No Significant Differences in 2015-16 Flu Season

During the fall of 2015, 9843 patients received influenza vaccine: 3057 (31%) received standard-dose trivalent vaccine, 5981 (61%) received standard-dose quadrivalent vaccine, and 805 (8%) received high-dose trivalent vaccine. There were no significant differences between vaccine types for adjusted rates of first hospitalization or death during the 2015-16 influenza season.

The adjusted rates of first hospitalization according to vaccine type were 8.43, 7.88, and 7.99 per 100 patient months for standard-dose trivalent, standard-dose quadrivalent, and high-dose trivalent vaccines, respectively. Adjusted mortality rates were 1.00, 0.97, and 1.04, respectively. There were no significant differences in adjusted models of the full cohort or in age-stratified analyses for time to first hospitalization, death, or time to a composite of first hospitalization or death. The findings did not differ between patients treated with PD compared with patients receiving HD.

Lindley and Kim say they are not surprised that there were no differences in effectiveness between the standard quadrivalent and high-dose trivalent vaccines during the 2015-2016 season, given the small proportion of patients who received the high-dose vaccine that season. In addition, “the substantial variability in timing and severity of seasonal influenza epidemics and types of influenza viruses that predominate commonly poses limitations for influenza vaccination research and underscores the need for studies that gather data in multiple locations over multiple influenza seasons,” they explain.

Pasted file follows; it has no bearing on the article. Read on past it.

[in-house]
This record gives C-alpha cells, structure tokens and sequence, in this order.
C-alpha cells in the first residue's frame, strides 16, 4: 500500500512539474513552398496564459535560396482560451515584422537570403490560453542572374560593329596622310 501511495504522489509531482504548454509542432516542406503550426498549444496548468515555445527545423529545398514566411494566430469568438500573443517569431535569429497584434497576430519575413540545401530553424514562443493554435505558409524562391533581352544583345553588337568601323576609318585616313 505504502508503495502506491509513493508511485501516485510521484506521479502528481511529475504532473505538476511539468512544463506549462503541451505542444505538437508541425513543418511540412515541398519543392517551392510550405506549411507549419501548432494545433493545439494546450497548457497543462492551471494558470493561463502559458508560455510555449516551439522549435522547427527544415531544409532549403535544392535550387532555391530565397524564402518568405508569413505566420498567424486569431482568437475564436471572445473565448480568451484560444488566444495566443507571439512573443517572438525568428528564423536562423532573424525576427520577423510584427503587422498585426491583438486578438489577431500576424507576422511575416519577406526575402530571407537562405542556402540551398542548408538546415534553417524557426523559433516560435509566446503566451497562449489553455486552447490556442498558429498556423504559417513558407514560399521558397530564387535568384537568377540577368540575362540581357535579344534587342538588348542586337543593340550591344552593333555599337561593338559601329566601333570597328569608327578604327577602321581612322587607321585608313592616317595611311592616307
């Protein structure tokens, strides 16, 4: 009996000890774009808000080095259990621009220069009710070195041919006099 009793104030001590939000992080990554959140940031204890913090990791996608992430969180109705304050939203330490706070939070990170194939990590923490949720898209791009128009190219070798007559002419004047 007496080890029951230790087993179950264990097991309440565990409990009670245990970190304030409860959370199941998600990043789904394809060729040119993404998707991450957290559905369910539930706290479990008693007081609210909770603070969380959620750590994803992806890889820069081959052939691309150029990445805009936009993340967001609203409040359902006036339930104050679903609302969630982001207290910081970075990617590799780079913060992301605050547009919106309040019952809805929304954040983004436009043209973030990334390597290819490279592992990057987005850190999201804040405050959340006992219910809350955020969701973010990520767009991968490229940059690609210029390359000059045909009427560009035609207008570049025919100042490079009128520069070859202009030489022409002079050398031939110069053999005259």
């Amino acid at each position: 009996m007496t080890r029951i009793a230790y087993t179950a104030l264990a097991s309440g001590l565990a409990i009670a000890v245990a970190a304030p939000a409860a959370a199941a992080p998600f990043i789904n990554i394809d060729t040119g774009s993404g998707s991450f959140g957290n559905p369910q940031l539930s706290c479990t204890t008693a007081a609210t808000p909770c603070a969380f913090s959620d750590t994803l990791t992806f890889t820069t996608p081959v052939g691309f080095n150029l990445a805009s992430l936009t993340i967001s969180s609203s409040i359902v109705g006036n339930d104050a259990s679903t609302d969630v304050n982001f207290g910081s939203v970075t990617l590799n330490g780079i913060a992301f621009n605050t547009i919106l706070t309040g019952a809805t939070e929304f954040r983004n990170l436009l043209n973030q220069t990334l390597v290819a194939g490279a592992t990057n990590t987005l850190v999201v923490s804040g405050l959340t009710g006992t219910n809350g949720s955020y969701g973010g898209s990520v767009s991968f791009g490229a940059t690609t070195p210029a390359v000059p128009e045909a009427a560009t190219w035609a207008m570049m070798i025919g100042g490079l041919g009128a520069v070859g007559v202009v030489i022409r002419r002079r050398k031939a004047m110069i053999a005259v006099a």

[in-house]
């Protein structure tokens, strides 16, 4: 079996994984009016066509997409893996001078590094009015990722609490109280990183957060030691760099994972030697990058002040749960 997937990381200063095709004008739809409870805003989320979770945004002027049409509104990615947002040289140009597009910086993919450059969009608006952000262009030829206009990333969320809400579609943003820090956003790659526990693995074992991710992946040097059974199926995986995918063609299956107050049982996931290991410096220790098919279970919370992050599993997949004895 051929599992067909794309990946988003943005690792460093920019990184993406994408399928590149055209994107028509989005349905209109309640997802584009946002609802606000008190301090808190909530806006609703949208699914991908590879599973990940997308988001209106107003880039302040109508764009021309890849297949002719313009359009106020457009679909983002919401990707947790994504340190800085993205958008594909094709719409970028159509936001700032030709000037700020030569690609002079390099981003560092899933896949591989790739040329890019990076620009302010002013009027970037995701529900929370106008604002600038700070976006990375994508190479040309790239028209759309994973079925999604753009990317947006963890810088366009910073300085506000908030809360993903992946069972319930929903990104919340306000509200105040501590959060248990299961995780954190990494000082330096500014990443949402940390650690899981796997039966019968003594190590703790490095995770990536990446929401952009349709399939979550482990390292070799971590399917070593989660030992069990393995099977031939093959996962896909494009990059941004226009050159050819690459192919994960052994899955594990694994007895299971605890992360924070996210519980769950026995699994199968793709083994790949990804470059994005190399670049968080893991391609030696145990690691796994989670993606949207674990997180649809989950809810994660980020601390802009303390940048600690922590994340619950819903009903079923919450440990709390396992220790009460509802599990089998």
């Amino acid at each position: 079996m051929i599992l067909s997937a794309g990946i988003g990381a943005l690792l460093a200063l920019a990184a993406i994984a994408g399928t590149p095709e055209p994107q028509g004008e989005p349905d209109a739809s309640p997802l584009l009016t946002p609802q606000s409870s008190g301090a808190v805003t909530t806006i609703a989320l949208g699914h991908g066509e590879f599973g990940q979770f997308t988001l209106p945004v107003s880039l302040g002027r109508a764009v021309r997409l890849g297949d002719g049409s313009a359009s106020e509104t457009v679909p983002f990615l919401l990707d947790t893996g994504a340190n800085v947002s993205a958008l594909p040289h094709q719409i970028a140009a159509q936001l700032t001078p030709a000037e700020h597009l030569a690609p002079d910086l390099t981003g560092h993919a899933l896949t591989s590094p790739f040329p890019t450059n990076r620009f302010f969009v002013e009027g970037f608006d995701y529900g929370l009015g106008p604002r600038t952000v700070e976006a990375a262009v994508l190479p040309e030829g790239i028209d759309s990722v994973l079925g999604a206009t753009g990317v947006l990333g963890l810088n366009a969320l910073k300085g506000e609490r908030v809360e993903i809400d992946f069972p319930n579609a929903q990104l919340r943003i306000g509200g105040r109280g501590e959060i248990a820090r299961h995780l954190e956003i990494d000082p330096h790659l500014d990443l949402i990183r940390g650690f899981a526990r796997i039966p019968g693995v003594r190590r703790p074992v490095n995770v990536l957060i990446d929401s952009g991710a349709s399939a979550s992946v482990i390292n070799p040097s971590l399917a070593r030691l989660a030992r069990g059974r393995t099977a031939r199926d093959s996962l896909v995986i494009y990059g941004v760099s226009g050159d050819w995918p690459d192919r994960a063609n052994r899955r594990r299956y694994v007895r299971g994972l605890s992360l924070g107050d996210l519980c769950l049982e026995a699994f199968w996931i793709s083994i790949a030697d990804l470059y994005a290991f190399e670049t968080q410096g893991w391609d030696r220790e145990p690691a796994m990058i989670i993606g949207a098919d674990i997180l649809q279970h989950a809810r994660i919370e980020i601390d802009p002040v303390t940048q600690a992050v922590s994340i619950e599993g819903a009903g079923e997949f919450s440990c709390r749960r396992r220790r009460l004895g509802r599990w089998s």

“The 2015-2016 influenza season started and peaked late, and was milder than the three previous seasons, while the 2016-2017 season was moderately severe. These factors may partially explain why vaccine type effects were observed among older dialysis patients in 2016-2017 but not in 2015-2016,” they continue.

“Despite the reduction in hospitalizations observed in 2016-2017, no effect of high-dose influenza vaccination on all-cause mortality was seen in the study population in either study year. Although all-cause mortality is a non-specific outcome, overall estimates of excess mortality attributable to influenza suggest a significant annual burden of influenza disease in the United States, and presumably many of the over 900 deaths in the study population each season were influenza-related,” Lindley and Kim write in their editorial.

Lindley and Kim explain that additional studies of the effect of high-dose influenza vaccine on influenza-associated mortality among patients on dialysis are urgently needed in light of the fact that these patients — especially those aged 65 years and older — have a significantly higher risk for influenza complications, including death.

“Additional studies of other strategies to increase influenza vaccine effectiveness in dialysis patients and other immunocompromised populations, including the use of adjuvants and booster doses, could also be beneficial. Even in the absence of increased vaccine effectiveness, improvements in influenza vaccination coverage among medically vulnerable populations such as dialysis patients could increase protection against influenza. In groups where the burden of influenza disease and its complications are disproportionately felt, small improvements in vaccine effectiveness and vaccination coverage may have large impacts,” Lindley and Kim conclude.